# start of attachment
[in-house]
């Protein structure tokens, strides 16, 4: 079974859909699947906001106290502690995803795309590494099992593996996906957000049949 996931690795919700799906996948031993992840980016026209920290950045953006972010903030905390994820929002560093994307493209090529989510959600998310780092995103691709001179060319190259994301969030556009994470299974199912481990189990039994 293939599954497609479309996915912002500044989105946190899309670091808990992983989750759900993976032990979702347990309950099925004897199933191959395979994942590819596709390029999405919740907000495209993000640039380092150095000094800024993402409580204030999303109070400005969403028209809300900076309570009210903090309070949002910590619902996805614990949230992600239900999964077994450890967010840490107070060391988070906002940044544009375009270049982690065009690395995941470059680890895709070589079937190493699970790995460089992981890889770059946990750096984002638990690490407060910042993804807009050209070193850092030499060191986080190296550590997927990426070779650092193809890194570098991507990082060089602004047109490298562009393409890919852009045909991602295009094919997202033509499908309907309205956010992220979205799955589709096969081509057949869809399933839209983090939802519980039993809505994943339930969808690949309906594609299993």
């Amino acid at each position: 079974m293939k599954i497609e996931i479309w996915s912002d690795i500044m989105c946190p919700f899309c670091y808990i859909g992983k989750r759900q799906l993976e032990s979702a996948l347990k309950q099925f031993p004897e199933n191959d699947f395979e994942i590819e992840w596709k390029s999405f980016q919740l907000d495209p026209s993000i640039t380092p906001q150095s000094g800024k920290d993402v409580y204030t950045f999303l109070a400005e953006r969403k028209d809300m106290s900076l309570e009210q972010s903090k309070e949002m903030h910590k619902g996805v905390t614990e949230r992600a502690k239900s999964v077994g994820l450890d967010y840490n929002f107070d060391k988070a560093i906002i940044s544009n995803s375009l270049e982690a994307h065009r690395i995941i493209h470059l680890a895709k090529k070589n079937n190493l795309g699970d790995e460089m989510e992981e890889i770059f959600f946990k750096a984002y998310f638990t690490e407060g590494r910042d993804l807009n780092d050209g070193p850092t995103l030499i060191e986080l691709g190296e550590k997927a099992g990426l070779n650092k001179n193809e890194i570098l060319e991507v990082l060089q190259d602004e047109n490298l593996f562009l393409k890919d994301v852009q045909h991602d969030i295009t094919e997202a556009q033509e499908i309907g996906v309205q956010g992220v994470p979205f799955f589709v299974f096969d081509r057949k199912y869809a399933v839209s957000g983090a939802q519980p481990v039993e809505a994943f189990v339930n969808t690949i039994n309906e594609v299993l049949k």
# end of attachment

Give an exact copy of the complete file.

[in-house]
């Protein structure tokens, strides 16, 4: 079974859909699947906001106290502690995803795309590494099992593996996906957000049949 996931690795919700799906996948031993992840980016026209920290950045953006972010903030905390994820929002560093994307493209090529989510959600998310780092995103691709001179060319190259994301969030556009994470299974199912481990189990039994 293939599954497609479309996915912002500044989105946190899309670091808990992983989750759900993976032990979702347990309950099925004897199933191959395979994942590819596709390029999405919740907000495209993000640039380092150095000094800024993402409580204030999303109070400005969403028209809300900076309570009210903090309070949002910590619902996805614990949230992600239900999964077994450890967010840490107070060391988070906002940044544009375009270049982690065009690395995941470059680890895709070589079937190493699970790995460089992981890889770059946990750096984002638990690490407060910042993804807009050209070193850092030499060191986080190296550590997927990426070779650092193809890194570098991507990082060089602004047109490298562009393409890919852009045909991602295009094919997202033509499908309907309205956010992220979205799955589709096969081509057949869809399933839209983090939802519980039993809505994943339930969808690949309906594609299993």
């Amino acid at each position: 079974m293939k599954i497609e996931i479309w996915s912002d690795i500044m989105c946190p919700f899309c670091y808990i859909g992983k989750r759900q799906l993976e032990s979702a996948l347990k309950q099925f031993p004897e199933n191959d699947f395979e994942i590819e992840w596709k390029s999405f980016q919740l907000d495209p026209s993000i640039t380092p906001q150095s000094g800024k920290d993402v409580y204030t950045f999303l109070a400005e953006r969403k028209d809300m106290s900076l309570e009210q972010s903090k309070e949002m903030h910590k619902g996805v905390t614990e949230r992600a502690k239900s999964v077994g994820l450890d967010y840490n929002f107070d060391k988070a560093i906002i940044s544009n995803s375009l270049e982690a994307h065009r690395i995941i493209h470059l680890a895709k090529k070589n079937n190493l795309g699970d790995e460089m989510e992981e890889i770059f959600f946990k750096a984002y998310f638990t690490e407060g590494r910042d993804l807009n780092d050209g070193p850092t995103l030499i060191e986080l691709g190296e550590k997927a099992g990426l070779n650092k001179n193809e890194i570098l060319e991507v990082l060089q190259d602004e047109n490298l593996f562009l393409k890919d994301v852009q045909h991602d969030i295009t094919e997202a556009q033509e499908i309907g996906v309205q956010g992220v994470p979205f799955f589709v299974f096969d081509r057949k199912y869809a399933v839209s957000g983090a939802q519980p481990v039993e809505a994943f189990v339930n969808t690949i039994n309906e594609v299993l049949k």